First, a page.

1. Start a Terminal Console
    • Instructions:
      1. Applications --> Terminal

     

  2. Switch user to root
    • Instructions:
      1. su - root
      2. <Whatever you set the root password to>

     

  3. Get IP Address
    • Instructions:
      1. ifconfig -a
    • Notes:
      • As indicated below, my IP address is 192.168.1.106.
      • Please record your IP address.

     

Section 4: Start Up Damn Vulnerable Web App (DVWA)
  1. Start up a Web Browser  
    • Instructions:
      1. Applications --> Internet --> Firefox
    • Notes:
      • You can open up a Web browser on any Operating System on your network.
      • Working with DVWA does not have to be done on your Fedora machine, the only requirement to play with DVWA is a follow
        1. The Fedora Server is on the Network.
        2. httpd is running
        3. mysqld is running

     

  2. DVWA Database setup  
    • Instructions:
      1. http://192.168.1.106/dvwa/login.php
        • Replace 192.168.1.106 with the IP Address obtained from Section 3, Step 3.
      2. Username: admin
      3. Password: password
        • "password" is the default password for user admin.

     

  3. Set Website Security Level (Part 1) 
    • Instructions:
      1. Click on DVWA Security

     

  4. Set Website Security Level (Part 2) 
    • Instructions:
      1. Select Low
      2. Click Submit

 

 

Section 5: Command Execution
  1. Command Execution  
    • Instructions:
      1. Click on Command Execution

     

  2. Execute Ping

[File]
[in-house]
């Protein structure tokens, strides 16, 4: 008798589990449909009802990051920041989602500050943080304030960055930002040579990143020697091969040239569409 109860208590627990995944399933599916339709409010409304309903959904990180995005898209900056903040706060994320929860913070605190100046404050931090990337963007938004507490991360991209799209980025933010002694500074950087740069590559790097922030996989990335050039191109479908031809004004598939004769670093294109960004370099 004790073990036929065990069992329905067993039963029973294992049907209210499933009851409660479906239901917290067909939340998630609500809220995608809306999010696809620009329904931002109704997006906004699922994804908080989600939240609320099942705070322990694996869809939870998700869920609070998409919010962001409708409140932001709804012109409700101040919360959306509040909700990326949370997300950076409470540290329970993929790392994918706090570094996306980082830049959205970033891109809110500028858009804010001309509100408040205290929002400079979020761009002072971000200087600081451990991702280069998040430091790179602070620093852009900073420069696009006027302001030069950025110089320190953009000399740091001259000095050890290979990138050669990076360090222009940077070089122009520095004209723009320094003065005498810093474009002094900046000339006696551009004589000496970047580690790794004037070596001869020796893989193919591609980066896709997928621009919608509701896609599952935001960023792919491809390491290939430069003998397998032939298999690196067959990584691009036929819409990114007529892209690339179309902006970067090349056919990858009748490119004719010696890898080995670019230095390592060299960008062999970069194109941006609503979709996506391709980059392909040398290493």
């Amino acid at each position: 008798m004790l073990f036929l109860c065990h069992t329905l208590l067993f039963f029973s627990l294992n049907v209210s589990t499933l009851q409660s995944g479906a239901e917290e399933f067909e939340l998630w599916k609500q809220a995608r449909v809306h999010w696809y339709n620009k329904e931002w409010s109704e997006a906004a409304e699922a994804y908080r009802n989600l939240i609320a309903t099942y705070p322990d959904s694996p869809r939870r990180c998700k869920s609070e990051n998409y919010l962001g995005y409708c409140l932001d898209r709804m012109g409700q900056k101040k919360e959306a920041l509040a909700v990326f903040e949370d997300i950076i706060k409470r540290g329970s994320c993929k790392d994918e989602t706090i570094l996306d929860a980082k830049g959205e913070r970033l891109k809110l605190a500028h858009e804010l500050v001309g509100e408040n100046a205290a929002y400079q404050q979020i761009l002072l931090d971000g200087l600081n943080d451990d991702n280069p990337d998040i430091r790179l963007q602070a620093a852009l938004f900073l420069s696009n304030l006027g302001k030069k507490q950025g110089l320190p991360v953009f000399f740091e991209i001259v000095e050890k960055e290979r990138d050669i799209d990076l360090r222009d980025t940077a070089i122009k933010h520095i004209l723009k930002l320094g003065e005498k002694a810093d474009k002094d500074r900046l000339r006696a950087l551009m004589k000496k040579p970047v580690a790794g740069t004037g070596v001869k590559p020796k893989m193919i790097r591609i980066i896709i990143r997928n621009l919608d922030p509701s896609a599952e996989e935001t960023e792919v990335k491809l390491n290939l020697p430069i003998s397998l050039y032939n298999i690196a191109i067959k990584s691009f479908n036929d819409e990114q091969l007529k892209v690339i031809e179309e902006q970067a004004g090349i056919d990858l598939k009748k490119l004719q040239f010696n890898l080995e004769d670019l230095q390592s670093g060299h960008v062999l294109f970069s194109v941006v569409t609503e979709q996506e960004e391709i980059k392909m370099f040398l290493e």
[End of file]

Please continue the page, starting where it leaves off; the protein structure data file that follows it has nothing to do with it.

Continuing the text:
• Notes:
      • Below we are going to do a simply ping test using the web interface.
      • As an example, ping something on your network.
      • Use the IP Address obtained in Section 3, Step 3 if you have nothing else to ping.
    • Instructions:
      1. 192.168.1.106
      2. Click Submit

     

  3. cat /etc/password (Attempt 1)  
    • Instructions:
      1. cat /etc/passwd
      2. Click Submit
    • Notes:
      • Notice that either a messaging saying illegal IP address was displayed or nothing was returned.

     

  4. cat /etc/password (Attempt 2)  
    • Instructions:
      1. 192.168.1.106; cat /etc/passwd
      2. Click Submit
    • Notes:
      • Notice that we are now able to see the contents of the /etc/passwd file.

     

  5. Looking at the weakness  
    • Instructions:
      1. Bring up a terminal window (See Section 3, Step 1, if you don't know how)
      2. cat /var/www/html/dvwa/vulnerabilities/exec/source/low.php
    • Notes:
      1. Notice the two shell_exec lines.
      2. These are the lines that execute ping depending on which Operating System is being used.
      3. In Unix/Linux command, you can run multiple command separated by a ";".
      4. Notice the code does not check that if $target matches an IP Address
        • \d+.\d+.\d+.\d+, where "\d+" represents a number with the possibility of multiple digits, like 192.168.1.106.
      5. The code allows for an attacker to append commands behind the IP Address.
        1. 192.168.1.106; cat /etc/passwd

     

  6. Copy the /etc/passwd file to /tmp
    • Instructions:
      1. 192.168.1.106; cat /etc/passwd | tee /tmp/passwd
    • Note:
      • Here we are not only displaying the contents of /etc/passwd on the webpage, but also we are copying the /etc/passwd file to the /tmp directory.

 

Section 6: Proof of Lab
  1. Proof of Lab
    • Instructions:
      1. Bring up a terminal windows
      2. cd /tmp
      3. ls -l passwd
      4. date
      5. echo "Your Name"
        • Replace the string "Your Name" with your actual name.
        • e.g., echo "John Gray"
    • Proof of Lab Instructions:
      1. Do a <PrtScn>
      2. Paste into a word document
      3. Upload to Moodle